The cell phone frenzy bridges all worlds. Cell phones are sold amid the Calvin Klein and Clinique stores under the soaring atriums of India's new malls, and in the crowded markets of its working-class neighborhoods. Bare shops in the slums sell pre-paid cards for as little as 20 cents next to packets of chewing tobacco, while street hawkers peddle car chargers at traffic lights.
The spartan Beecham's in New Delhi's Connaught Place, one of the country's seemingly ubiquitous mobile phone dealers, is overrun with lunchtime customers of all classes looking for everything from a 35,000 rupee ($790) Blackberry Torch to a basic 1,150 rupee ($26) Nokia.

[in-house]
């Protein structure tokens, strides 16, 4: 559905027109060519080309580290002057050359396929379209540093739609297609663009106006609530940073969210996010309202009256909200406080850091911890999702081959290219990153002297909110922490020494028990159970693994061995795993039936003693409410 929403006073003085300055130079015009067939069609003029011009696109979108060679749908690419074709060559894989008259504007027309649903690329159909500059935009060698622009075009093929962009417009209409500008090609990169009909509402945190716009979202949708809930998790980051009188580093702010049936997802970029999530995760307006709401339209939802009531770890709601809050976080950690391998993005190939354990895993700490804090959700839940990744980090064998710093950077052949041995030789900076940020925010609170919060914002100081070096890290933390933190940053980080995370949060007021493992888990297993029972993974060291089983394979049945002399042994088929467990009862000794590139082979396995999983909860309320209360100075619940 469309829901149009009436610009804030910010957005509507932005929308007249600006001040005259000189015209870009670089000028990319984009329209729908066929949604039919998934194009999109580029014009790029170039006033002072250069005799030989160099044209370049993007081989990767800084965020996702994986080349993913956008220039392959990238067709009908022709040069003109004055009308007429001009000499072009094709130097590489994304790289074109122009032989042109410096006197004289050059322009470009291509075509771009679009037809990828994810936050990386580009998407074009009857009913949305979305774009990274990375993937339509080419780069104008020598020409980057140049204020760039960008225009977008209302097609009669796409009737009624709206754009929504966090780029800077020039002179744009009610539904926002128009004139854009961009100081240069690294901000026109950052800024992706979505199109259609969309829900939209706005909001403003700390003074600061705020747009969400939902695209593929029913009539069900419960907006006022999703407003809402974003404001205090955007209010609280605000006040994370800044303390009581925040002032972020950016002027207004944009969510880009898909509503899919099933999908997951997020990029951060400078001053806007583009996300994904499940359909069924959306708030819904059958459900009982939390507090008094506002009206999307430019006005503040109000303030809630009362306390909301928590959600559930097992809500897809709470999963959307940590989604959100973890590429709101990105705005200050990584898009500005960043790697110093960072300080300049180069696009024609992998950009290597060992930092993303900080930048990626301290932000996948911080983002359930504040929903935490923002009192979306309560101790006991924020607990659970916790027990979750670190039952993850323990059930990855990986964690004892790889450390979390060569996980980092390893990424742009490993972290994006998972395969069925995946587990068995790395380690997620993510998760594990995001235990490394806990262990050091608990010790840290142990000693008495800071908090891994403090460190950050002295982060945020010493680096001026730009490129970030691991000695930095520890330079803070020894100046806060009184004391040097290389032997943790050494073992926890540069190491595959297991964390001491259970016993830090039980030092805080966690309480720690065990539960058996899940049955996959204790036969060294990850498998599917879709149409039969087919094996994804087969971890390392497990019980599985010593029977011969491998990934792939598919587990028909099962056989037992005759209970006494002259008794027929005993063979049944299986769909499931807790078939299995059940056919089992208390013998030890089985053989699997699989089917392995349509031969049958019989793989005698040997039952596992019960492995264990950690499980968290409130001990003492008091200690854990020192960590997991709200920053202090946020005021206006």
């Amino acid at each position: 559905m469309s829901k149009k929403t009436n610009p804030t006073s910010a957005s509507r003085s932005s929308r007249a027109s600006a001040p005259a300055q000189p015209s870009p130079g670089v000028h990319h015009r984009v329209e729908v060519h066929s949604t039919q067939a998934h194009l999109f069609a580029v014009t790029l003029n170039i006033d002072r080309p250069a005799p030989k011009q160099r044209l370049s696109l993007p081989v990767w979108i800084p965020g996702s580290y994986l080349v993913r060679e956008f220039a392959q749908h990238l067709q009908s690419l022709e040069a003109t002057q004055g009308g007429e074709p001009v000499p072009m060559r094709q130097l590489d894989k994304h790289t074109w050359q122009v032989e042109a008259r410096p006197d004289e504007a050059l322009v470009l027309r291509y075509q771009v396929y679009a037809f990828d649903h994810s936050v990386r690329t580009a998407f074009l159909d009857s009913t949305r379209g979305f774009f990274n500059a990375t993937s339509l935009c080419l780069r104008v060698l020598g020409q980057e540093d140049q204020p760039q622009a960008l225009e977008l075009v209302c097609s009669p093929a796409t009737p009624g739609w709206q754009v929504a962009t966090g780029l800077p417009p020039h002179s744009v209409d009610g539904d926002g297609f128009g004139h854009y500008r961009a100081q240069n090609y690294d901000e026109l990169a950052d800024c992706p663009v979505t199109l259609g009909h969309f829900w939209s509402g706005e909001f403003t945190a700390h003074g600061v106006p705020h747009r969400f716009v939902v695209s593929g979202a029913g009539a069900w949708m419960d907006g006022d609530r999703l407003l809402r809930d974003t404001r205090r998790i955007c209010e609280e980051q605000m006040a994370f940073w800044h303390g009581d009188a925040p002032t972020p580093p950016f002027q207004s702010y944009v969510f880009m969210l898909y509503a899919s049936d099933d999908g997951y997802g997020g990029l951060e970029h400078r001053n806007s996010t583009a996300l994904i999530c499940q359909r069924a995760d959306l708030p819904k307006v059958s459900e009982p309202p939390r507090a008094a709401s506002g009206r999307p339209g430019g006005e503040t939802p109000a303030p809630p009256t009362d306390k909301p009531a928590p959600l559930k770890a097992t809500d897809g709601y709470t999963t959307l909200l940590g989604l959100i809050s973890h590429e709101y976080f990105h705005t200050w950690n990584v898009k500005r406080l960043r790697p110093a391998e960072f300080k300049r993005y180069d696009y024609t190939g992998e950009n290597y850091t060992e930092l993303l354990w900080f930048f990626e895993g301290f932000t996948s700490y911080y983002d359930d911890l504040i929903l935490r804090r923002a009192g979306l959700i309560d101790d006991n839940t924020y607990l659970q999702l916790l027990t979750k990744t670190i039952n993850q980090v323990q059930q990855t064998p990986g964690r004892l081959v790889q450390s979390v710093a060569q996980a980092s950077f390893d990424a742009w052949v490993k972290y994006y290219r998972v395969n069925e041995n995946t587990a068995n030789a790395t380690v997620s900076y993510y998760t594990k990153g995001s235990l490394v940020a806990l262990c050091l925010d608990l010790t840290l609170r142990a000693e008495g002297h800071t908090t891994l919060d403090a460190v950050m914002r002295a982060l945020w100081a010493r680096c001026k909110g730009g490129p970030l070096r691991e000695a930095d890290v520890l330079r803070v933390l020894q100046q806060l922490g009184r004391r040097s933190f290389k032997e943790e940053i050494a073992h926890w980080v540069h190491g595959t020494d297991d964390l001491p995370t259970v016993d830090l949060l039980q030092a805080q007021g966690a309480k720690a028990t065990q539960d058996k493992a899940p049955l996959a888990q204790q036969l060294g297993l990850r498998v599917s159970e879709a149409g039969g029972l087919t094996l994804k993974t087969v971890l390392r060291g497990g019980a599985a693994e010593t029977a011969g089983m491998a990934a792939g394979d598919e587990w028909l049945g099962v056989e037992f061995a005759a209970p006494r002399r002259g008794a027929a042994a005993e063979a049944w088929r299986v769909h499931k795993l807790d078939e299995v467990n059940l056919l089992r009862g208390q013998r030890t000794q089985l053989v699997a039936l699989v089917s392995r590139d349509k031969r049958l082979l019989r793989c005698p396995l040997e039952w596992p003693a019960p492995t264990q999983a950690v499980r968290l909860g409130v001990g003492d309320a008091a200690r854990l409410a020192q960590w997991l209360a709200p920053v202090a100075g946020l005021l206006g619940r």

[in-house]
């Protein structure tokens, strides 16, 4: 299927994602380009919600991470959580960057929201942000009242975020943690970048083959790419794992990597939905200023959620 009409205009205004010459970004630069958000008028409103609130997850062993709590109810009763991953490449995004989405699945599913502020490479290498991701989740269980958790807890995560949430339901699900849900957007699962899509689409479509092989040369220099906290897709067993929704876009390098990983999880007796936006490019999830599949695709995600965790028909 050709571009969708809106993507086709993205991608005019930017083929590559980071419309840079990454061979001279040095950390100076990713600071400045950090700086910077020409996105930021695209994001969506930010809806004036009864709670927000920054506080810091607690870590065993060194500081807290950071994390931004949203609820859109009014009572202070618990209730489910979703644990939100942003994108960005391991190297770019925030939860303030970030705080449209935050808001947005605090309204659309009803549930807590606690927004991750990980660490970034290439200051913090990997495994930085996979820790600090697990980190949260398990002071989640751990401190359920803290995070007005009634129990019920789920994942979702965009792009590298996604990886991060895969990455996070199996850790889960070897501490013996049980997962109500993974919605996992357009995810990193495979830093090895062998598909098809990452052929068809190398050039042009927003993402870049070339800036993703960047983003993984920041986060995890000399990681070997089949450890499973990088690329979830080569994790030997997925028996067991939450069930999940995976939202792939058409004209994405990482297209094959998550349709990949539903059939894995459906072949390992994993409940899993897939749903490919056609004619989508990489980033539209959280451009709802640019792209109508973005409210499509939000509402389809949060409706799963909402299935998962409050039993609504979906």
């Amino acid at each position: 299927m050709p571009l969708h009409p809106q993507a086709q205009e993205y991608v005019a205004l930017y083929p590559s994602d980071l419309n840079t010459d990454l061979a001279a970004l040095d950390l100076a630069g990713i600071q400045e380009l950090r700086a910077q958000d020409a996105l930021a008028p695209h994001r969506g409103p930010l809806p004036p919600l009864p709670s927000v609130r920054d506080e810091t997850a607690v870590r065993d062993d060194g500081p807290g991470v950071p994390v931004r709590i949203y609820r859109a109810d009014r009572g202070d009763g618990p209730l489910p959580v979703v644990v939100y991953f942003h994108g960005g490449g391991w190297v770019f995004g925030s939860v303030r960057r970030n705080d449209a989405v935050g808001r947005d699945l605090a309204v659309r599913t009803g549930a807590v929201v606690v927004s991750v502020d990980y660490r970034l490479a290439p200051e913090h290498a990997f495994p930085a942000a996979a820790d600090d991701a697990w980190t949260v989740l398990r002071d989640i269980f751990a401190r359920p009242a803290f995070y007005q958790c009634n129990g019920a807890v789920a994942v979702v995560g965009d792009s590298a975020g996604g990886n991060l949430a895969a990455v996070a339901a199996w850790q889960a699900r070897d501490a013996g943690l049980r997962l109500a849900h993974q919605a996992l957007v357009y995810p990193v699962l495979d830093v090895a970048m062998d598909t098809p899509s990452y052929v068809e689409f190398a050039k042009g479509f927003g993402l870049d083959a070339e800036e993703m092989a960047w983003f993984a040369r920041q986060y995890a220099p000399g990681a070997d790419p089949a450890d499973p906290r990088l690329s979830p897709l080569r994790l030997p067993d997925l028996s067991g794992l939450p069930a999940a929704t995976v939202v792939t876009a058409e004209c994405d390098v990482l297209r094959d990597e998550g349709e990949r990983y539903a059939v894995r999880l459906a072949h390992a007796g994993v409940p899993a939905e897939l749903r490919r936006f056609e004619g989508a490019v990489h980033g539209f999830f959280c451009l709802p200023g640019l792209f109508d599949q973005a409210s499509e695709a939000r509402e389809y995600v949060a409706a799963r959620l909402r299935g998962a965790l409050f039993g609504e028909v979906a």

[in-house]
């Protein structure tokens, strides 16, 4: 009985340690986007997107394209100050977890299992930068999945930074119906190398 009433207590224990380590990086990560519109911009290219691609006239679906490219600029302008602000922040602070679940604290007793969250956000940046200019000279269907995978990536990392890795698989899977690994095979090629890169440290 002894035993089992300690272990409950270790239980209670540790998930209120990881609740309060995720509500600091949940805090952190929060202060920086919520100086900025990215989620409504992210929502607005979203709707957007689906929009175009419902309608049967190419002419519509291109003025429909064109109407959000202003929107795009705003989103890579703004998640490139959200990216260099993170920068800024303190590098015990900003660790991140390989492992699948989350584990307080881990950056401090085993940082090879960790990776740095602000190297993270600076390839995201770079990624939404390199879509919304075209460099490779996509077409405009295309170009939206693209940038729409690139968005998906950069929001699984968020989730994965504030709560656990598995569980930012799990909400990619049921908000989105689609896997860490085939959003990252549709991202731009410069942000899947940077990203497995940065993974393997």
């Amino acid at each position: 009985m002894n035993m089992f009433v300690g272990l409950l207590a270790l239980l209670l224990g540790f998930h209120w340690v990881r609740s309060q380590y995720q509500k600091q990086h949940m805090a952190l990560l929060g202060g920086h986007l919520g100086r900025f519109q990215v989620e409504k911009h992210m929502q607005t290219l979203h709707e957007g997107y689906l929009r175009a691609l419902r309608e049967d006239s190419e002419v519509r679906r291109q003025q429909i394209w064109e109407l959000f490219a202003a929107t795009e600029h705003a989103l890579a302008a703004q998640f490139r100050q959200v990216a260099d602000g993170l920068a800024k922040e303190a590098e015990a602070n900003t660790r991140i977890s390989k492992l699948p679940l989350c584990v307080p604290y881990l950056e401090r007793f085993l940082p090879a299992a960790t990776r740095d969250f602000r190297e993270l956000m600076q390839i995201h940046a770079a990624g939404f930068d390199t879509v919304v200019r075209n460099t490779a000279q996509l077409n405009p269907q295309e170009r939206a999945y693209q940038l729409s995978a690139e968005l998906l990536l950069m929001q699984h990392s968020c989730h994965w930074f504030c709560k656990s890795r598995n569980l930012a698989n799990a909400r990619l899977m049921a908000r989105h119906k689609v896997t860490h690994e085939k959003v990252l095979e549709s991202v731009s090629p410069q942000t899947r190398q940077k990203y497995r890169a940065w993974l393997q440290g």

Store manager Sanjeev Malhotra adds to a decades-old -and still unfulfilled -Hindi campaign slogan promising food, clothing and shelter. "Roti, kapda, makaan" and "mobile," he riffs, laughing. "Basic needs."
Image: In this Oct. 14, 2010 photo, children watch television in their makeshift home in the Rafiq Nagar slum in Mumbai.